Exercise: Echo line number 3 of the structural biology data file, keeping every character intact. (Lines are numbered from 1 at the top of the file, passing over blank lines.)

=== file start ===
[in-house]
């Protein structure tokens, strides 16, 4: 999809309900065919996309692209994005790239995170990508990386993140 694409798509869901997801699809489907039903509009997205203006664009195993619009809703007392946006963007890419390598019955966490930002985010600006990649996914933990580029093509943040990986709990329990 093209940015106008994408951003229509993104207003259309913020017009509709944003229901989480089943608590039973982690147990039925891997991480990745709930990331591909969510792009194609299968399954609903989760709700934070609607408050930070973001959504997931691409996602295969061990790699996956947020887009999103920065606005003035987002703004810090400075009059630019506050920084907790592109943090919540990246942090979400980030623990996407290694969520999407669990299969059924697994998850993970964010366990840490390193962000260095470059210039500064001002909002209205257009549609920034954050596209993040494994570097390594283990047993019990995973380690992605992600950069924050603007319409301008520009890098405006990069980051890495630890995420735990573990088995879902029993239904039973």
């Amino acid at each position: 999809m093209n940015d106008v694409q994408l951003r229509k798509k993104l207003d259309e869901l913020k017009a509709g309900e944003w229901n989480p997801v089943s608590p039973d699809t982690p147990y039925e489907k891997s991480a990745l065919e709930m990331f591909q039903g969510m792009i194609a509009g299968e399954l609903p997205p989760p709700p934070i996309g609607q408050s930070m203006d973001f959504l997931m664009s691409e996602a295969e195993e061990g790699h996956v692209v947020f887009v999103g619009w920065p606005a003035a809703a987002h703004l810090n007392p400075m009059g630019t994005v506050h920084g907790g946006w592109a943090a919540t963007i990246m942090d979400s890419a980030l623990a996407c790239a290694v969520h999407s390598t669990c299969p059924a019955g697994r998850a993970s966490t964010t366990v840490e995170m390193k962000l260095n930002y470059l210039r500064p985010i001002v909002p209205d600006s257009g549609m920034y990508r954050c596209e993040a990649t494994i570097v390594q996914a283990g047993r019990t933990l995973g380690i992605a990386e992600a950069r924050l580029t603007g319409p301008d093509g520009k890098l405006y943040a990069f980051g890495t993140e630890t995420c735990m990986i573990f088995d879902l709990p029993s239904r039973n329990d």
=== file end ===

């Amino acid at each position: 999809m093209n940015d106008v694409q994408l951003r229509k798509k993104l207003d259309e869901l913020k017009a509709g309900e944003w229901n989480p997801v089943s608590p039973d699809t982690p147990y039925e489907k891997s991480a990745l065919e709930m990331f591909q039903g969510m792009i194609a509009g299968e399954l609903p997205p989760p709700p934070i996309g609607q408050s930070m203006d973001f959504l997931m664009s691409e996602a295969e195993e061990g790699h996956v692209v947020f887009v999103g619009w920065p606005a003035a809703a987002h703004l810090n007392p400075m009059g630019t994005v506050h920084g907790g946006w592109a943090a919540t963007i990246m942090d979400s890419a980030l623990a996407c790239a290694v969520h999407s390598t669990c299969p059924a019955g697994r998850a993970s966490t964010t366990v840490e995170m390193k962000l260095n930002y470059l210039r500064p985010i001002v909002p209205d600006s257009g549609m920034y990508r954050c596209e993040a990649t494994i570097v390594q996914a283990g047993r019990t933990l995973g380690i992605a990386e992600a950069r924050l580029t603007g319409p301008d093509g520009k890098l405006y943040a990069f980051g890495t993140e630890t995420c735990m990986i573990f088995d879902l709990p029993s239904r039973n329990d």